Shoal Creek (Illinois)

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Shoal Creek
Physical characteristics
Main source Confluence of the creek's west fork and middle fork southwest of Hillsboro
39°05′05″N 89°32′39″W / 39.0847691°N 89.5442544°W / 39.0847691; -89.5442544 (Shoal Creek origin)
River mouth Confluence with the Kaskaskia River near Okawille
400 ft (120 m)
38°29′00″N 89°34′38″W / 38.4833827°N 89.5773125°W / 38.4833827; -89.5773125 (Shoal Creek mouth)Coordinates: 38°29′00″N 89°34′38″W / 38.4833827°N 89.5773125°W / 38.4833827; -89.5773125 (Shoal Creek mouth)
Basin features
GNIS ID 418443
Map all coordinates using: OpenStreetMap 
Download coordinates as: KML · GPX

Shoal Creek is a watercourse in the U.S. state of Illinois. It rises near Harvel, Illinois and, flowing southward through Lake Lou Yaeger, discharges into the Kaskaskia River near Okawville. It drains parts of Montgomery County, Bond County, and Clinton County.[1]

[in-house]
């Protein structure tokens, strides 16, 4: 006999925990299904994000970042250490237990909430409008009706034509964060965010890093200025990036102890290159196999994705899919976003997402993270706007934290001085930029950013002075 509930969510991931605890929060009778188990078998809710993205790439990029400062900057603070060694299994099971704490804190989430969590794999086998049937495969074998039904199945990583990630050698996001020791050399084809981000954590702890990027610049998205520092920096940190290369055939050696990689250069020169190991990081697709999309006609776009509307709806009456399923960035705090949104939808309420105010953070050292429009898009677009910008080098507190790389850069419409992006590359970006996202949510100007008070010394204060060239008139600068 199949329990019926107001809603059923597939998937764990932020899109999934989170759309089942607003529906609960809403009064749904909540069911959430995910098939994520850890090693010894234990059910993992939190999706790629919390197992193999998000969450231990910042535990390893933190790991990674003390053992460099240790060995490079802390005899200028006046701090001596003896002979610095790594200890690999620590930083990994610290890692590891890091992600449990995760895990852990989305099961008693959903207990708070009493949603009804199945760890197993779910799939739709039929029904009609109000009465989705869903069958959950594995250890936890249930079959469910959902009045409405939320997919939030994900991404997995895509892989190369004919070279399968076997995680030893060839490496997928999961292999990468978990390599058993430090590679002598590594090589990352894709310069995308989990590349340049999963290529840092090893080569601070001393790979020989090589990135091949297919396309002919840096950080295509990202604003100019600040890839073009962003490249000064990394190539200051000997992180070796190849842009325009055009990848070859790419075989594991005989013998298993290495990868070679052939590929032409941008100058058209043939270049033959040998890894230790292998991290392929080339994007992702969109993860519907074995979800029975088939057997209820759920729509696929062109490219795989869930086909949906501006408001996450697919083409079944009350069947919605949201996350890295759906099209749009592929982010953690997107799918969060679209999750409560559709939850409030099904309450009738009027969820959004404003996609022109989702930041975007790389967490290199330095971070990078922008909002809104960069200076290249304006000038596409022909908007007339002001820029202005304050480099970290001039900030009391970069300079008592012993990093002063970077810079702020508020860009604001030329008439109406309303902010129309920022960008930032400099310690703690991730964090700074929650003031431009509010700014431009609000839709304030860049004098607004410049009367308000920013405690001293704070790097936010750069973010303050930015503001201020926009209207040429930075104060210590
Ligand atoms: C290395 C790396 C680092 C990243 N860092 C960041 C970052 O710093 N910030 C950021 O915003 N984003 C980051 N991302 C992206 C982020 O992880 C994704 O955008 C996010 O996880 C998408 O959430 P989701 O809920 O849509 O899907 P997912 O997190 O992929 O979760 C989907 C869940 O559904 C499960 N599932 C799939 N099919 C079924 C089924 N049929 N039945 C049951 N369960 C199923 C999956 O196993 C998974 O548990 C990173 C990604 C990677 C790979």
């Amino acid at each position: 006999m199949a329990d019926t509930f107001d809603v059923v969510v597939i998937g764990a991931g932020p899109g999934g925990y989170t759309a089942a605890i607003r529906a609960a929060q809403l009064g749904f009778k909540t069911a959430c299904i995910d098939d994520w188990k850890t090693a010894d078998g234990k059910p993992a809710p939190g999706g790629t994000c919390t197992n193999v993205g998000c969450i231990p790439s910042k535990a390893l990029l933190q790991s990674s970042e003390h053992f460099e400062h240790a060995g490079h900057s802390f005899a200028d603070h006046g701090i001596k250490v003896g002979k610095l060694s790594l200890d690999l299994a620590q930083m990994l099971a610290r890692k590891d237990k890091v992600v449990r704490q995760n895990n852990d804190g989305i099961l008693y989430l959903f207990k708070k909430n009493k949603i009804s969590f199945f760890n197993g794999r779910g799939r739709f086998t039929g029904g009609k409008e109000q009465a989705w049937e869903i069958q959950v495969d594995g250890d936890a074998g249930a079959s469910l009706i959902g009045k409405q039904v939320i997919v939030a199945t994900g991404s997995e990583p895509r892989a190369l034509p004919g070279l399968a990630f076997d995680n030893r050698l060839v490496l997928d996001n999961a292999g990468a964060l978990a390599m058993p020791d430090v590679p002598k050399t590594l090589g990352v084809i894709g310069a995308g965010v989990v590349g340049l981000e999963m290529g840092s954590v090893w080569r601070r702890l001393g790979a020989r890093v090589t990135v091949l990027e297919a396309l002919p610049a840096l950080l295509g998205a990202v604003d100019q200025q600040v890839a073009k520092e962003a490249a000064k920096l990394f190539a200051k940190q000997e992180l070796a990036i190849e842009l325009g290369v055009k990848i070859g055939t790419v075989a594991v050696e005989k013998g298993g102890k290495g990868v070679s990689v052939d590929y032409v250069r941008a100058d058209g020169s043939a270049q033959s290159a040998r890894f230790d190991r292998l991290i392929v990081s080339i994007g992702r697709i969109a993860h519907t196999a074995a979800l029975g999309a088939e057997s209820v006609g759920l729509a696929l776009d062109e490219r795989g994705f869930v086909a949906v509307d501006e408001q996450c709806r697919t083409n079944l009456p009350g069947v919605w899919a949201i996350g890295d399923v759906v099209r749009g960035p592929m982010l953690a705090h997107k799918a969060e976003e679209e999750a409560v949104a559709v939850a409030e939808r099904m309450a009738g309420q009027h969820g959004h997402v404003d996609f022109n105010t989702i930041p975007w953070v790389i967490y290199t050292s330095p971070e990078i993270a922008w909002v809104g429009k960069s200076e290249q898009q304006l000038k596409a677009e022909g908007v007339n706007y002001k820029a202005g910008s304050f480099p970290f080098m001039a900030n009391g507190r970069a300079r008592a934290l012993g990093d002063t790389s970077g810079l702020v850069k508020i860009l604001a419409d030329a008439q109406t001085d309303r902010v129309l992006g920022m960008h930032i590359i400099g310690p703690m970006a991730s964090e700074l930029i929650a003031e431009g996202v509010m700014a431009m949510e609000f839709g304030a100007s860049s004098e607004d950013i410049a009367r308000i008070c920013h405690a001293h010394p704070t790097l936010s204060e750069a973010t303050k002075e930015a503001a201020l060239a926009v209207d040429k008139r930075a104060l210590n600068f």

Shoal Creek is named for the many shoals and sandbars strewn along its bed. These features prevented the creek from being much used by Native Americans or Euro-American pioneers for travel or commerce. The creek is heavily used in modern times, however, for recreation, flood control, piped water supply, and electrical power generation. Going from north to south, Lake Lou Yaeger and Lake Glenn Shoals, both impoundments of various forks of Shoal Creek, are used by many boaters and fisherfolk; a third Shoal Creek lake, Coffeen Lake, is the site of the Coffeen Power Station, a 900-MW Dynegy electric generating plant; and a fourth lake, Governor Bond Lake, serves the town of Greenville, Illinois.[1]


  1. ^ a b Illinois Atlas and Gazetteer. Freeport, Maine: DeLorme Mapping. 1991. pp. 69, 77, and 83. ISBN 0-89933-213-7.